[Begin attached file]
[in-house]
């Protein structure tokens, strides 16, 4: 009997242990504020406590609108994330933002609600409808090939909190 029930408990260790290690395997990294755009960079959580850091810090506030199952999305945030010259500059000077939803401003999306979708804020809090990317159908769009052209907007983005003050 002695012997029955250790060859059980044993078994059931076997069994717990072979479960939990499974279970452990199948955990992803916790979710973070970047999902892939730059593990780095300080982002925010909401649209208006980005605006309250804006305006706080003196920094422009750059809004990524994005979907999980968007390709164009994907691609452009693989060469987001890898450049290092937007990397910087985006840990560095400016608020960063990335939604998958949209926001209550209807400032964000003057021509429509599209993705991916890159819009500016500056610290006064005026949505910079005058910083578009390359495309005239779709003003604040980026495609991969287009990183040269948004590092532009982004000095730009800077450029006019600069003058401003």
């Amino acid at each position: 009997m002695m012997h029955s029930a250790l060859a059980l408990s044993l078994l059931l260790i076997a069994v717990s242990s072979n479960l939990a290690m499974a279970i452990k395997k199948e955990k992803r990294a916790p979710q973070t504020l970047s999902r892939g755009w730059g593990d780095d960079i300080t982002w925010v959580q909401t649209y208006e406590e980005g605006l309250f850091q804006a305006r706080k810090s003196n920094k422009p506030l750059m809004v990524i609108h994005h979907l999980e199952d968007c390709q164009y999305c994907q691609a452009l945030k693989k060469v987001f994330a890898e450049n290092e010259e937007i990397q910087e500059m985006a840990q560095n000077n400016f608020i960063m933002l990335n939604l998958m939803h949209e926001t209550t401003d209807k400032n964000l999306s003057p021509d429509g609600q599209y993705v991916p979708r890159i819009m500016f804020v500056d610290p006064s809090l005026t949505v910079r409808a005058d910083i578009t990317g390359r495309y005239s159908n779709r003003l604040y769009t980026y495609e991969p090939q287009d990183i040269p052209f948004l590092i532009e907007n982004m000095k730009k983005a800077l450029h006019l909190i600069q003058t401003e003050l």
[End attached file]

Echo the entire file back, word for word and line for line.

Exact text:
[in-house]
């Protein structure tokens, strides 16, 4: 009997242990504020406590609108994330933002609600409808090939909190 029930408990260790290690395997990294755009960079959580850091810090506030199952999305945030010259500059000077939803401003999306979708804020809090990317159908769009052209907007983005003050 002695012997029955250790060859059980044993078994059931076997069994717990072979479960939990499974279970452990199948955990992803916790979710973070970047999902892939730059593990780095300080982002925010909401649209208006980005605006309250804006305006706080003196920094422009750059809004990524994005979907999980968007390709164009994907691609452009693989060469987001890898450049290092937007990397910087985006840990560095400016608020960063990335939604998958949209926001209550209807400032964000003057021509429509599209993705991916890159819009500016500056610290006064005026949505910079005058910083578009390359495309005239779709003003604040980026495609991969287009990183040269948004590092532009982004000095730009800077450029006019600069003058401003």
């Amino acid at each position: 009997m002695m012997h029955s029930a250790l060859a059980l408990s044993l078994l059931l260790i076997a069994v717990s242990s072979n479960l939990a290690m499974a279970i452990k395997k199948e955990k992803r990294a916790p979710q973070t504020l970047s999902r892939g755009w730059g593990d780095d960079i300080t982002w925010v959580q909401t649209y208006e406590e980005g605006l309250f850091q804006a305006r706080k810090s003196n920094k422009p506030l750059m809004v990524i609108h994005h979907l999980e199952d968007c390709q164009y999305c994907q691609a452009l945030k693989k060469v987001f994330a890898e450049n290092e010259e937007i990397q910087e500059m985006a840990q560095n000077n400016f608020i960063m933002l990335n939604l998958m939803h949209e926001t209550t401003d209807k400032n964000l999306s003057p021509d429509g609600q599209y993705v991916p979708r890159i819009m500016f804020v500056d610290p006064s809090l005026t949505v910079r409808a005058d910083i578009t990317g390359r495309y005239s159908n779709r003003l604040y769009t980026y495609e991969p090939q287009d990183i040269p052209f948004l590092i532009e907007n982004m000095k730009k983005a800077l450029h006019l909190i600069q003058t401003e003050l």